Je suis arrivée en France!
It was an easy trip. Surprisingly, I was able to sleep on the plane and so thankfully I don’t feel the usual hard slap of jet lag. Estelle picked me up from the airport and we were so happy to see each other that we started jumping up and down, clapping (I’m realizing more and more that I clap when I’m happy; sometimes awareness makes your life more uncomfortable because you’re now cognizant of that fact that you’re standing in the middle of an airport, jumping up and down, clapping). But I didn’t care; we were both smiling from ear to ear! I will have to tell you more about Estelle and our friendship, but for now know that she is probably one of the few people on this earth who truly gets me. We are cut from the very same (French) cloth.
First stop: petit déjeuner! We sat at a little café by the water and ate pain au chocolat. I watched the
boats yachts drifting around their anchors while I sipped my café crème.
After breakfast we did a bit of grocery shopping for the week. We stopped at le maraȋcher to buy fruits and vegetables, where the strawberries smell like strawberries, and the tomatoes are plump and red and juicy. We bought tomatoes, radishes, nectarines, figs, lettuce, basil, melon, and avocados. Then it was off to la boucherie for ham, la fromagerie for cheese, and la boulangerie for une baguette. It seemed like everyone in town was there to buy des baguettes to bring home to their families for lunch.
We ate lunch on Estelle’s terrace overlooking the Mediterranean Sea. She made a simple tomato and avocado salad with olive oil and balsamic vinegar. The tomatoes were the best I can remember eating. We nibbled on radishes and slices of ham. And of course, there was rosé. We spent three hours eating lunch and talking about everything from work to politics to love.
This is the French way of life. It’s not just about sitting down to enjoy a meal, it’s about connecting to the process of making a meal every step of the way—from the pilgrimage of shopping for your ingredients, to the loving preparation of your food, to the event of sitting down at the table. At each meal, the French are connecting to the food, the ritual of eating, and the people with whom they’re breaking bread. It reminds me of sutra 1.41 where Patanjali describes samapatti, or engrossment, where what is being experienced, the person experiencing, and the experience itself becomes one.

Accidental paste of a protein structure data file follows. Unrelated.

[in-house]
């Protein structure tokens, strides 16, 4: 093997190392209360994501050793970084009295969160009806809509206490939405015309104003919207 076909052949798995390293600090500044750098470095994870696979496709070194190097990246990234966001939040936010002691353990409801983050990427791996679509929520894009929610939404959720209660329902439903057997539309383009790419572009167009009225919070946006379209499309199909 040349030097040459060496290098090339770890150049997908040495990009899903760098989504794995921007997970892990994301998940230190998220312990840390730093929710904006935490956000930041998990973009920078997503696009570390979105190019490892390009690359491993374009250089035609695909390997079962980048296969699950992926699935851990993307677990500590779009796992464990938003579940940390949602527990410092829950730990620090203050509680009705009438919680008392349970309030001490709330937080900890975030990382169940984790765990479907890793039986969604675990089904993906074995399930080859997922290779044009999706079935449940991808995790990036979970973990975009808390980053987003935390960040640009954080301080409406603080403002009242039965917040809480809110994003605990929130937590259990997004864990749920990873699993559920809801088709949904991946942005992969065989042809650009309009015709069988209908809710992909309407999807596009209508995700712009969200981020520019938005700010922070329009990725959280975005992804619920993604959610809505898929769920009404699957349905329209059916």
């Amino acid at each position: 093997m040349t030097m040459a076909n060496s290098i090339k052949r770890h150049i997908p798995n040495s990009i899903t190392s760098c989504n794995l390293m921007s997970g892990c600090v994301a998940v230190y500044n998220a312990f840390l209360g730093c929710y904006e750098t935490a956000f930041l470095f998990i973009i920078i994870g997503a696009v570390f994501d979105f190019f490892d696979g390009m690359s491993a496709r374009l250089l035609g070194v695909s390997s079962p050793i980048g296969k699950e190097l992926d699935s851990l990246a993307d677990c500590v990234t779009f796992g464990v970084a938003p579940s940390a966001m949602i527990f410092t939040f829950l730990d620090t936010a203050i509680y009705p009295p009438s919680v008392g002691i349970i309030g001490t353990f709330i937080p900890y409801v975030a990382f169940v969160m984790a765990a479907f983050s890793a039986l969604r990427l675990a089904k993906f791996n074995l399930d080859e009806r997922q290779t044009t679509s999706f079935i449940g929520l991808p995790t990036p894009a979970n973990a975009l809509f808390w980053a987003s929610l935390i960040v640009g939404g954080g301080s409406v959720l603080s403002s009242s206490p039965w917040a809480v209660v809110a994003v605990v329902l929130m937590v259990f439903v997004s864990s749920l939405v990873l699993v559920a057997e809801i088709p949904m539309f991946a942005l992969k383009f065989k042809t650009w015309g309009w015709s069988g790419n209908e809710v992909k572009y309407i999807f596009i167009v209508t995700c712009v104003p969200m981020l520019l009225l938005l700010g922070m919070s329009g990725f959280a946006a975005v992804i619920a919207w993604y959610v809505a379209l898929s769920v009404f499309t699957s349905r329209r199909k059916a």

A meal in France consists of sitting at the table and sharing the fruits of your efforts over a bottle of wine. You push pause on your busy day and you talk about life. The meal lasts for hours. Shop owners close their doors for lunch, and many people leave their office for two hours so that they can go home to eat lunch with their families. Food is at the heart of French living; their relationship with food exemplifies their life philosophy, which is to honor the process—to do something for the joy of doing it and to relish in the effort behind the rituals they love.
After our lunch, we decided to go down to the pool, where the sun, the rosé, and the jet lag lulled me to sleep.
Later that evening we ventured to Hôtel Belles Rives in Juan-les-Pins for drinks. Hôtel Belles Rives is a famous hotel where F. Scott Fitzgerald used to stay when he visited the French Riviera. It has a very 1930’s vibe. We sat outside and sipped cocktails and just watched the world go by.
Dinner was more tomates, this time avec de la chèvre, du pain, et du jambon. What an amazing day. I kept pinching myself; to be here with my dear friend, soaking up France in a way that I’ve needed to for a long time seems almost too good to be true. I really feel like I’m h(om)e—completely at ease with myself in the moment. I fell asleep as soon as my head hit the pillow. I dreamt that heaven smelled like cheese.